The Starter Guide to Home Tiki CocktailsPhotos via Liber & Co., Monin, Dashfire Bitters Drink Features cocktails
Fact #1 about tiki cocktails: They are delicious. Well-made tiki drinks range from bracing, rum-heavy booze bombs topped with floats of 151-proof spirits, to delicately citrusy quaffers, to spice-driven tinctures that unfold with layer after layer of complexity. They can be consumed as low-volume “up” drinks, in frozen form, or become one with the frigid slush of crushed ice. They’re endlessly adaptable, can be made to include practically any flavor profile, and can even be adapted into outrageously flavorful, booze-free mocktails.
Fact #2 about tiki cocktails: There’s definitely a bit of a barrier to entry. The thing about these drinks is that they often include quite a few ingredients, and few of them (besides perhaps fruit juices) are ones that the average home cook has laying around their kitchen, unless they’ve acquired them for the express purpose of making tiki drinks. As a result, you’re likely to come across recipes for tiki drinks online, think “oh, that looks good” and then realize “wait, I don’t have orgeat and dragonfruit syrup,” etc. It’s the barrier that keeps people ordering tiki drinks in restaurants, rather than making them at home.
With all that said, though, once you put together a basic lineup of core ingredients, the world of tiki cocktails opens up to you in all its splendor. Soon you’ll be whipping together your own mai tais, exotically flavored daiquiris or modern tiki classics, wondering how you ever got along without the ability to expand upon the Prohibition-focused whiskey and gin drinks that are so much more common for the home bartender.
Allow this basic guide, then, to be your checklist when it comes to acquiring everything you’ll need to start making an array of outstanding tiki drinks at home. We’ll walk you all the way from rum to ice, with no stone left unturned.
It really seems like it should go without saying, but your tiki drinks are really only going to be as good as the rum you’re putting into them as a base. And you’re going to want a few different basic families of rum in order to make a wide variety of drinks.
Certainly, you’re going to need some good, standard white rum for mixing—we wrote last year about how aged white rum is one of the best categories that most drinkers are totally unaware of, and the extra flavor and smoothness they bring to the category make aged white rums my go-to for basic rum drinks like the classic daiquiri, which is merely rum, simple syrup and lime juice. You should expect to spend $15-25 for a good bottle of something like Denizen Aged White Rum, and they make a BIG difference, compared with the likes of unaged Bacardi.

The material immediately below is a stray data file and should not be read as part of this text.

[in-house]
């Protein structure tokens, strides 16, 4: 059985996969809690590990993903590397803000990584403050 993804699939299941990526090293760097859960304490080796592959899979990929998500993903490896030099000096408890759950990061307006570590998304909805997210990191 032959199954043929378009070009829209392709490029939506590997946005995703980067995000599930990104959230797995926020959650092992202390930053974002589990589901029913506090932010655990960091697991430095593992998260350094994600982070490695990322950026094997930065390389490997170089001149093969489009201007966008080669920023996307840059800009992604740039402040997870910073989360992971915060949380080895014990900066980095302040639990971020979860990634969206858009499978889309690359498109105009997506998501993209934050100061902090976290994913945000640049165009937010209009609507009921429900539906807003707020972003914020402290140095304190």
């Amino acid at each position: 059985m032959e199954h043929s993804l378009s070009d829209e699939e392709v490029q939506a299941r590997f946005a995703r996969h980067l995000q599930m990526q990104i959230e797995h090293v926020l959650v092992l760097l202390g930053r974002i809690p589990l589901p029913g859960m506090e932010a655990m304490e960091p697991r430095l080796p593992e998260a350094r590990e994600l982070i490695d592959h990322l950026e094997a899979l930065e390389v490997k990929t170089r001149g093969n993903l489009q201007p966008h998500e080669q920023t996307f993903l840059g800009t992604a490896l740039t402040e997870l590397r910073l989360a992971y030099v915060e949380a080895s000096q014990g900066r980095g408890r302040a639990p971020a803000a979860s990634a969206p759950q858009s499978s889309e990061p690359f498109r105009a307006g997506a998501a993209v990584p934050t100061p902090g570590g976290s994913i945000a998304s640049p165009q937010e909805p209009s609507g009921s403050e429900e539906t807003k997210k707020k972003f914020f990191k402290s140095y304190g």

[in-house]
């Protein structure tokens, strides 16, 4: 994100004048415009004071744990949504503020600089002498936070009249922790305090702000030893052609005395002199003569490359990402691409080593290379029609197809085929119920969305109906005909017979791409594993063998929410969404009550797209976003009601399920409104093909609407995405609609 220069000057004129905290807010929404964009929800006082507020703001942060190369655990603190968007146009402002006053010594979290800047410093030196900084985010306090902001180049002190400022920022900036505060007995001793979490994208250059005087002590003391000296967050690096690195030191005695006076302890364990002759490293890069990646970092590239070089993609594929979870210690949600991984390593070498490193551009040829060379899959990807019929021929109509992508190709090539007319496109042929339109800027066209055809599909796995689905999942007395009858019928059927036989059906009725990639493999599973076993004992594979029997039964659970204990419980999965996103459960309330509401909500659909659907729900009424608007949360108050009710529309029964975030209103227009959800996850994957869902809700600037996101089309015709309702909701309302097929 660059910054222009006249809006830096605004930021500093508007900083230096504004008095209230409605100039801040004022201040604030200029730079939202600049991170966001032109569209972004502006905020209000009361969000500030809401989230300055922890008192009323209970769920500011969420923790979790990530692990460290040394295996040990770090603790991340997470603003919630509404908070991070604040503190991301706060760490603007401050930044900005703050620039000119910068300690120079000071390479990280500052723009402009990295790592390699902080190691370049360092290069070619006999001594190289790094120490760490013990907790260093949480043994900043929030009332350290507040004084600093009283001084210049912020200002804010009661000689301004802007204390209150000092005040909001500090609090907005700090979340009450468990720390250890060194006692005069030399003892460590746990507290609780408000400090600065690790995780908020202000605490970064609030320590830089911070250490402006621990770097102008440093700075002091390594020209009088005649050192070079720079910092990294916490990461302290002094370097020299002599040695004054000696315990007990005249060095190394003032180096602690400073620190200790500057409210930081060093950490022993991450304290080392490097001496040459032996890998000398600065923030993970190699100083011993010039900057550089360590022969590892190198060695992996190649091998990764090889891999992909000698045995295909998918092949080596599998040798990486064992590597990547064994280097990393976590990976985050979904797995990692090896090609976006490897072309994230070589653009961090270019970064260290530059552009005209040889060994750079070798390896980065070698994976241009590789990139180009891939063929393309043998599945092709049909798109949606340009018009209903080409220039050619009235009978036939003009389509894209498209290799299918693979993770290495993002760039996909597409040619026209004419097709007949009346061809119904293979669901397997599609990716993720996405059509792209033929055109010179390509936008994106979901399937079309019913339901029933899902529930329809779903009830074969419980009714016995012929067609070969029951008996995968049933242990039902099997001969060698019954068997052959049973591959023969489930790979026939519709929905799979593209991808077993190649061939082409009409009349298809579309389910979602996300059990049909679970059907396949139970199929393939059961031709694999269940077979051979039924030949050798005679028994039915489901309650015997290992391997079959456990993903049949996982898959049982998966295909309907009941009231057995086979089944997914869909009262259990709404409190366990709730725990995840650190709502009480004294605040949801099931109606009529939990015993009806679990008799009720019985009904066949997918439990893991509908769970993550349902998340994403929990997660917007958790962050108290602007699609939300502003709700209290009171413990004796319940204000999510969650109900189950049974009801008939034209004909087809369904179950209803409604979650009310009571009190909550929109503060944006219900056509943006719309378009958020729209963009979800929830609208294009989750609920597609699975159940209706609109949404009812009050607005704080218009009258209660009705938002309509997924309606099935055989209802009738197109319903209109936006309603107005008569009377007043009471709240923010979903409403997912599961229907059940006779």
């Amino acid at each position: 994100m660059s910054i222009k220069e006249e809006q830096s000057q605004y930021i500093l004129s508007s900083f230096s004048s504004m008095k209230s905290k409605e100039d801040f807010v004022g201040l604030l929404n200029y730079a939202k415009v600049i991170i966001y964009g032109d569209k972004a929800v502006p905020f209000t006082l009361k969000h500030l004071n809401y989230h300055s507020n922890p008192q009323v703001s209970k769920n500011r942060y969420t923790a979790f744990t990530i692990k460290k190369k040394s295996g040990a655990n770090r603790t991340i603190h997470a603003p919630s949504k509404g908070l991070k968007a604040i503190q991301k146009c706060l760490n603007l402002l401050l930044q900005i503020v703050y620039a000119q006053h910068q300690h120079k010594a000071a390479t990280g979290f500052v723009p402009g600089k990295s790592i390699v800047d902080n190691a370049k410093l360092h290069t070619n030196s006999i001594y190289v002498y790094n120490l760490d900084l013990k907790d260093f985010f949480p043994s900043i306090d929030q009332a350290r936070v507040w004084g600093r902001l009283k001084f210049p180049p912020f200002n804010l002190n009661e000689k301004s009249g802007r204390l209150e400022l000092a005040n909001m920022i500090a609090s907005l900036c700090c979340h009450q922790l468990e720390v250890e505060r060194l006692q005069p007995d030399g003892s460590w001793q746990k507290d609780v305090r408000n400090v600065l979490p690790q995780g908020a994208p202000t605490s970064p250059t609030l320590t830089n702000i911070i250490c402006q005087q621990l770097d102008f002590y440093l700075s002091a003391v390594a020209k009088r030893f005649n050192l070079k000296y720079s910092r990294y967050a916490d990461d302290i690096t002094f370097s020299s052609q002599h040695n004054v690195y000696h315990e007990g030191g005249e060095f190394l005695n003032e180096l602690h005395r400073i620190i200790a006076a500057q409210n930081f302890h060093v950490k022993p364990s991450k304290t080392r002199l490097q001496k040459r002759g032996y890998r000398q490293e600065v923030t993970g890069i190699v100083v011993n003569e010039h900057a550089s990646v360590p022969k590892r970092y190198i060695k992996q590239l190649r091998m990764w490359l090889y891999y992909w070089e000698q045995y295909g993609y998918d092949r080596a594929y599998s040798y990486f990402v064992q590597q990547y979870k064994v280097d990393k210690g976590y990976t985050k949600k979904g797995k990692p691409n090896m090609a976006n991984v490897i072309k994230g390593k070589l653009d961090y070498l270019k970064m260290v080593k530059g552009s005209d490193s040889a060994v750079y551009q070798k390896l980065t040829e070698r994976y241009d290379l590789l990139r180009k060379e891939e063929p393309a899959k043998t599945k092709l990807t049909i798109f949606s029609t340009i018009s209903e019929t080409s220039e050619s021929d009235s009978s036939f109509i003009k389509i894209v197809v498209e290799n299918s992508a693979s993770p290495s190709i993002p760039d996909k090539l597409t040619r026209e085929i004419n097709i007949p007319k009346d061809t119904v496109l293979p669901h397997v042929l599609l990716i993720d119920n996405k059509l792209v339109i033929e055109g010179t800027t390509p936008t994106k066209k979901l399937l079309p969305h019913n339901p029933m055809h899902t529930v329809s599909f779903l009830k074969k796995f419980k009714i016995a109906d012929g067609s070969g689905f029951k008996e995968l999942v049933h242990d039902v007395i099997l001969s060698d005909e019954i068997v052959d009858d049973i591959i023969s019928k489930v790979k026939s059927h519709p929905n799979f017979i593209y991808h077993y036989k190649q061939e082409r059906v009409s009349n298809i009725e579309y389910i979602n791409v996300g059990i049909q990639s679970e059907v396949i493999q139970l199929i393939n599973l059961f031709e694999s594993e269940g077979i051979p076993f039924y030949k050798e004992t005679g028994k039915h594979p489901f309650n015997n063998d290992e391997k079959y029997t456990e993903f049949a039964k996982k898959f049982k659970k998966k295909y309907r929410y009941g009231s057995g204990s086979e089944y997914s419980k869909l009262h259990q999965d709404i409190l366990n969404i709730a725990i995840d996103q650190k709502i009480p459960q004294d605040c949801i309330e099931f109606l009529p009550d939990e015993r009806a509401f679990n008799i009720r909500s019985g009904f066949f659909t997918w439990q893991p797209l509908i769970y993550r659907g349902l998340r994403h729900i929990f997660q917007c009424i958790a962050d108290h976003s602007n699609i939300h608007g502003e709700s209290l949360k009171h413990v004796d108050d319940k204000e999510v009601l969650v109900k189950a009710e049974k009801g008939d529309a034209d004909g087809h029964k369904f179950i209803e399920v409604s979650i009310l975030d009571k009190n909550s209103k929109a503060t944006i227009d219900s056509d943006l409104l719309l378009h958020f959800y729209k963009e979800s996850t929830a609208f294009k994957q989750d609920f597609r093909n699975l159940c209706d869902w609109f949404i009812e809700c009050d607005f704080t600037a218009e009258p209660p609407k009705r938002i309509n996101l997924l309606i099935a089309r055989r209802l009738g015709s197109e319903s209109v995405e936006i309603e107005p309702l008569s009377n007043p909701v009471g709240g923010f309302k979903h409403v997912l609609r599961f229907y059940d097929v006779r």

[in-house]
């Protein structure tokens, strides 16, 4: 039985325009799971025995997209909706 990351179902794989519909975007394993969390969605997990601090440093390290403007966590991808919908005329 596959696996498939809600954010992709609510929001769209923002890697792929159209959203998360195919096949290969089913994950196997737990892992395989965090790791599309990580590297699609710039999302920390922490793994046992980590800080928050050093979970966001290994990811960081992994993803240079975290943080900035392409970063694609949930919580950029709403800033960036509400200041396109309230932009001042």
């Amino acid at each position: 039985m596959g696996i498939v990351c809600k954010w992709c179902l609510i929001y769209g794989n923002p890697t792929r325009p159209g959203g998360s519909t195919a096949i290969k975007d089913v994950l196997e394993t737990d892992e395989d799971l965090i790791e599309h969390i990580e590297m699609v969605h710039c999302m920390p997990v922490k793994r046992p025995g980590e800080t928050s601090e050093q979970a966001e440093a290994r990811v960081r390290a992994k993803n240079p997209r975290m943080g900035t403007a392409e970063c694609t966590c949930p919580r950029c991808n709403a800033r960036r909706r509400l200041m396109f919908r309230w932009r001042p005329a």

You’ll then need some quality aged rum, which will be the backbone of many tiki cocktails. Strength doesn’t matter all that much, but get something that at least has some kind of age statement on it if possible. Many “gold rums” have simply been rested in oak for a brief period or are otherwise artificially colored, whereas bottles labeled as “dark rum” are often artificially sweetened and colored—what you want are genuinely aged rums that have seen at least a few years in oak. Value plays include the likes of Appleton Estate Signature, Plantation Grande Reserve, Angostura 5 Year, Mount Gay Eclipse Gold or Bacardi Ocho, and they’ll all treat you just fine in a tiki drink.
Those two are the basics, but the next level would be to get some stronger overproof rums such as Wray & Nephew or Lemon Hart, or some funkier, earthier, grassier rhum agricoles such as Rhum JM or Rhum Clement to explore new flavor profiles. For starters, though, you can stick to simply good white and aged rums.
Simple Syrup/Gum Syrup
Tiki drinks have a reputation for being on the sticky-sweet side, and although this is a misconception that by no means is true of all of the entire category, some degree of sweetness is present in the vast majority of recipes. As such, you’re going to need a ready supply of ways to add that sweetness, and simple syrup mixes far better than trying to add sugar by other means.
Classic simple syrup is simply a mixture of water and sugar, at a 1/1 ratio. That works just fine in most recipes, but most bartenders you meet will instead prefer what is known as rich syrup, which is just simple syrup made with a 2/1 ratio of sugar to water. That results in a thicker syrup, which means you can use less of it by volume in a drink, resulting in a less watered-down texture. Simple syrup is of course very easy to make at home (simply heat water with sugar in it till simmering, then cool and bottle), and having a bottle of ready-made rich syrup in the fridge is a great way to be prepared to make tiki drinks.
You can take things a step further, though, by upgrading to gum/gomme syrup, which is rich syrup with the addition of gum arabic, a natural emulsifier made from the resin of the Acacia tree. A staple of tiki traditions, gum syrup works just like regular simple in terms of adding sweetness to drinks, but the gum arabic also helps to contribute a subtly fuller and more silky mouthfeel. It’s one of those little upgrades that can make a big difference in simple cocktails such as the daiquiri, giving them the desirably full mouthfeel you’re likely to get if you order one at the bar. Gum syrup is widely available from retailers, and bottles last quite a while, so I think this is a no-brainer to pick up.
Another no-brainer for tiki cocktails; you’re definitely going to need some fruit juices, as practically every recipe incorporates them. The most common by far is lime juice, followed by others such as pineapple juice, grapefruit juice, lemon juice, orange juice and rarer juices.
If you read cocktail guides online, you’ll see a lot of noise insisting that these juices MUST be fresh squeezed. Is that nice, to have fresh-squeezed lime juice available every day? Certainly, but let’s be honest, we don’t always have the limes, lemons, oranges, etc. in our fridges. As such, you’ll often be falling back on commercial bottles of something like lime juice, and frankly, they’ll work just fine for most of your purposes. Get the fresh fruit when you’re planning your drinks/cocktail parties in advance, as the fresh juice will definitely impress people, but otherwise stock your fridge with bottles lime/lemon juice for daily use. Just make sure you get the ones that label themselves as 100% juice, rather than the more artificial alternative. For a weeknight daiquiri, they’ll do just fine. Pineapple juice, meanwhile, is often available in small cans of only a few ounces, and these are ideal for whipping up a pair of classic pineapple-forward cocktails such as the much-loved Jungle Bird.